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Guide to the Billboard Photograph Collection
ca 1918-1934
 PR 5

New-York Historical Society
170 Central Park West
New York, NY 10024
(212) 873-3400


New-York Historical Society

Collection processed by Jenny Gotwals

This finding aid was produced using ArchivesSpace on August 15, 2019
Finding aid written in English.

Biographical/Historical Note

The photographs in this collection were taken by the New York City photographic company Drucker & Baltes for the General Outdoor Advertising Company; a billboard company formed in 1925 through the merger of the Fulton Group and Thomas Cusack Company.

Outdoor advertising, in the form of flyers, broadsheets and posters, has existed as long as printing on paper has been economically viable. Large chromolithographed posters were popular in America after the process was introduced in 1840, and were used to advertise circuses and shows, as well as for troop recruitment during the United States Civil War. These posters were generally pasted or hung on the sides of buildings or other structures.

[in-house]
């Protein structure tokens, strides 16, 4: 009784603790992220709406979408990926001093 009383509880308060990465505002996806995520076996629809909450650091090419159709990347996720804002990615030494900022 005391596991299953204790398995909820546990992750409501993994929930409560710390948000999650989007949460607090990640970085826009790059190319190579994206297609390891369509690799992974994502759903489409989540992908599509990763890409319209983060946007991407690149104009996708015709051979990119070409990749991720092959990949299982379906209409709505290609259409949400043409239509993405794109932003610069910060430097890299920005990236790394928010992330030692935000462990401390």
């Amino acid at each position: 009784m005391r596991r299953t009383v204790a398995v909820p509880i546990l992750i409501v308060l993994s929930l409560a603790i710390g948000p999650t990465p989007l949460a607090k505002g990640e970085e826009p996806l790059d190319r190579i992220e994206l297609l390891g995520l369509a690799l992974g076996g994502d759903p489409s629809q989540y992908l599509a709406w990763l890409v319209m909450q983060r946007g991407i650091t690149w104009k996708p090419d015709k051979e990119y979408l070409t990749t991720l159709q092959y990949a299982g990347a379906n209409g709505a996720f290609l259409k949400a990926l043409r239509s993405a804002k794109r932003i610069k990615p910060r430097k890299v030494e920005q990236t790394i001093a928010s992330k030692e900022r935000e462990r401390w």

Starting in the 1870s and 1880s, large advertising posters began to appear in American cities along elevated railroads and streets, and the first companies leasing outdoor advertising space were formed. 1896 saw the publication of an industry journal, The Bill Poster, as more money was being made through advertising. In 1900, a standard size of poster (16 sheets of 42" x 28" each), as well as a standard size board on which to place it, was adopted by the burgeoning industry.

As automobiles grew in popularity, outdoor advertising became much more prolific. In New York City, the largest billboards were seen in busy intersections such as Times Square and 42nd St. at 6th Avenue, as well as along elevated railroad tracks.

Such large scale advertising was not welcomed by all. In New York, citizens and politicians complained about the visual pollution they felt billboards added to the cityscape. By 1918, New York City laws restricted billboards from residential areas.